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No small wonder

If you grew up in the Sixties and the Seventies, you couldn’t have missed Tenida. He was the local dada, whose tales were as tall as could be, and whose antics were the stuff of every child’s dream. But if you missed out on one of the most popular fictional characters of Bengali literature, fret not. The man with the big nose likened to a mountain by his creator Narayan Gangopadhyay is right now looming larger than life in a theatre near you.

Actor-director Chinmay Ray’s Tenida has hit the screens almost 34 years after Umanatha Bhattacharya made Charmurti, featuring Ray as Tenida. For lovers of children’s literature, there is reason to smile, for children’s films long missing from Tollywood are coming back with a bang. “The genre is still popular even though it is still to be explored thoroughly,” says Ray.

The year 2011 was a trendsetter. Among the films screened were Haranath Chakraborty’s Chalo Paltai, Nitish Ray’s Gosain Baganer Bhoot and Sandip Ray’s Feluda film Royal Bengal Rahasya. Subhankar Chatterjee’s Handa and Bhonda was screened in 2010. This year promises not to disappoint either.

Director Nitish Ray has already finished shooting for Jole Jongole, which is expected to be released in the middle of this year. After the success of Gosain Baganer Bhoot which has been running in movie halls since December 9 he is now working on Mahakash Kando. Indranath Chatterjee’s Totoner Arekti Galpo will hit the screens in mid-August.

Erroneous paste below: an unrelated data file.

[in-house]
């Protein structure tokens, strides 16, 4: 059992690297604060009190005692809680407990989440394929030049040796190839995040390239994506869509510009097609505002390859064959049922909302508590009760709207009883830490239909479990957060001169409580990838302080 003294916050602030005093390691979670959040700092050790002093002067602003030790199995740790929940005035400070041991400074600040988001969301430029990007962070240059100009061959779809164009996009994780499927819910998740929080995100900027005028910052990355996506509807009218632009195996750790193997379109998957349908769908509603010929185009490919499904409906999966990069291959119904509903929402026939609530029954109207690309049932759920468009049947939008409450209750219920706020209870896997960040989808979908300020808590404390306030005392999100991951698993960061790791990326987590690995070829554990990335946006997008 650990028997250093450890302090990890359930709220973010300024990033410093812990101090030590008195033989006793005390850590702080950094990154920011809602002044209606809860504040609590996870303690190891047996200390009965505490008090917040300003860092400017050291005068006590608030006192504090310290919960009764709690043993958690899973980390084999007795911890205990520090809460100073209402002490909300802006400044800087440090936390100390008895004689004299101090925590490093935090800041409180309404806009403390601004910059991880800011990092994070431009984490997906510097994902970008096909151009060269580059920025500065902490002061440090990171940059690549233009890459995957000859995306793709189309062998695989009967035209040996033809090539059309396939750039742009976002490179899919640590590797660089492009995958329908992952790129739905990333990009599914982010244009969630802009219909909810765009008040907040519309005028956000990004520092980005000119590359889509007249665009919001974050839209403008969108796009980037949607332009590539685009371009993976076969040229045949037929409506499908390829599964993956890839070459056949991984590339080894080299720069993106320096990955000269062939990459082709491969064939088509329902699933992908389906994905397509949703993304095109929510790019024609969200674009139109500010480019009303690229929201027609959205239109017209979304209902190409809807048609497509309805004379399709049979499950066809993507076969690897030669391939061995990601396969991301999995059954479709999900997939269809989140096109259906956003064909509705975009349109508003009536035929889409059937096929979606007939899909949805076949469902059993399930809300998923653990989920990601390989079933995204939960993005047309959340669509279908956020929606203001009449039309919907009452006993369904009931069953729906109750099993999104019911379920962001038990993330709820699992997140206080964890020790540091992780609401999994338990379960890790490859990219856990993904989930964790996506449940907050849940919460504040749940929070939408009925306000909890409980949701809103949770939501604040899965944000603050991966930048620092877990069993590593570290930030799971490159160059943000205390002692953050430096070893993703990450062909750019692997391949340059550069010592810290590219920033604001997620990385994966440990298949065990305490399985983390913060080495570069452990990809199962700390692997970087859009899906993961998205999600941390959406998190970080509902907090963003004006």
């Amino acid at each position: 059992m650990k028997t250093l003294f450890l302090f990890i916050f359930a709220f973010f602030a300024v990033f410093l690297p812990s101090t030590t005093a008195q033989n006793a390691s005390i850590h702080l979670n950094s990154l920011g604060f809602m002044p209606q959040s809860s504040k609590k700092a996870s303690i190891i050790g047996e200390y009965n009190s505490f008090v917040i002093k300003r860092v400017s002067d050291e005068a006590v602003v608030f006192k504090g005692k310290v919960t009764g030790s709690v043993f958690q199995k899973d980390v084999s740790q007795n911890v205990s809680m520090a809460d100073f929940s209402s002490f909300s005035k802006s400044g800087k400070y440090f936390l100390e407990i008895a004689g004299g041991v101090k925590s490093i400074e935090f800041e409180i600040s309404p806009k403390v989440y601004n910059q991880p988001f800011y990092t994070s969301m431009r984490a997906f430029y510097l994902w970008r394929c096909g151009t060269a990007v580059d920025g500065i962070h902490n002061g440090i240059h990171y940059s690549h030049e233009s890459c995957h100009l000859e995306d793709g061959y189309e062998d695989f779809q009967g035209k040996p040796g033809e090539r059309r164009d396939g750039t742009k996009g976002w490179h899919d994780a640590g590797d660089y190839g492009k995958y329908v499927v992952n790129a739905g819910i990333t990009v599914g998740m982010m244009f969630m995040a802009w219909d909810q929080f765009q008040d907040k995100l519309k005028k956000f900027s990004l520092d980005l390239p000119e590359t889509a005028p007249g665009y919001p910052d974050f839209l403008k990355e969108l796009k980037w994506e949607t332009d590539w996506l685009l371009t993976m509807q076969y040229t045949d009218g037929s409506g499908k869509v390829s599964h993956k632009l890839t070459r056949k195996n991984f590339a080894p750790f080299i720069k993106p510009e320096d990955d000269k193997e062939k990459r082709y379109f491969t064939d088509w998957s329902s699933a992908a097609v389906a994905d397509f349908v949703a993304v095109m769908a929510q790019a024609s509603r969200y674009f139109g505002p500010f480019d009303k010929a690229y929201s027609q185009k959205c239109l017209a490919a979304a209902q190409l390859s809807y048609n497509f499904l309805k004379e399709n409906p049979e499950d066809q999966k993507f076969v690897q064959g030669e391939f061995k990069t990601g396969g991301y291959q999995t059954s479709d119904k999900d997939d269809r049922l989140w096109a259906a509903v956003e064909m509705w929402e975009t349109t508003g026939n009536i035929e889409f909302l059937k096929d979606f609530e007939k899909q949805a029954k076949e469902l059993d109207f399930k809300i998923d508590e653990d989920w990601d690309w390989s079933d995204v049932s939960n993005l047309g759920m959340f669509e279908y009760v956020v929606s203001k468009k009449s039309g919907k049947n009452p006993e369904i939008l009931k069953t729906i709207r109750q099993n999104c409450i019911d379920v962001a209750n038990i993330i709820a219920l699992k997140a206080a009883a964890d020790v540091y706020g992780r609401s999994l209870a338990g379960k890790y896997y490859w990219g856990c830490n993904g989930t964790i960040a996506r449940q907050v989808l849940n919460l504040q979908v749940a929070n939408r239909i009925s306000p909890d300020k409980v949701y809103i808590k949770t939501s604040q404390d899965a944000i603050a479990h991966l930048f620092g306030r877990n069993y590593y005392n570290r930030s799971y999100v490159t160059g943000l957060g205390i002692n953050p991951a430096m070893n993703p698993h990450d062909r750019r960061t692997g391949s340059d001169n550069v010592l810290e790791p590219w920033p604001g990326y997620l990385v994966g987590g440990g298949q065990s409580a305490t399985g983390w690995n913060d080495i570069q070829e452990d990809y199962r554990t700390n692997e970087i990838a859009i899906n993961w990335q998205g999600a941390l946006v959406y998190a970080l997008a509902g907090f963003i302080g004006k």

There’s more. Sandip Ray plans to make a film on Professor Shanku, another of his father Satyajit Ray’s much loved creations an absent-minded scientist who lives with his cat and manservant and falls headlong into adventure. “Shanku has a fan following too. Though I have not finalised the project, ‘Shanku’ is definitely in the pipeline,” says Sandip Ray.

The senior Ray’s detective Feluda has for long been a children’s favourite in books and in films. The first Feluda-starrer Sonar Kella was directed by Satyajit Ray in 1974. Ray also directed Goopy Gyne Bagha Byne (1968), based on a children’s book written by his grandfather Upendra Kishore Ray, and later shot a sequel Hirak Rajar Deshey (1980).

Those were the golden years of Bengali children’s cinema. But in the last two decades or so, film industry watchers believe that producers have been showing a lack of interest in the genre. Chakraborty recalls the difficulty he faced in getting a producer for Chalo Paltai, released last March.

“Commercial movies are always high on the list of priority for producers,” says Chakraborty, who found few takers for his children’s films even though his 1995 venture Raja Rani Badshah was a big hit.

One of the reasons for this is the belief that children’s films are not financially viable. Chinmay Ray recalls the trouble he had with his film Ding Dong 12 years ago. “The movie was never released. Now I am happy to hear that a distributor has bought the rights of the film and DVDs will be released sometime this year.”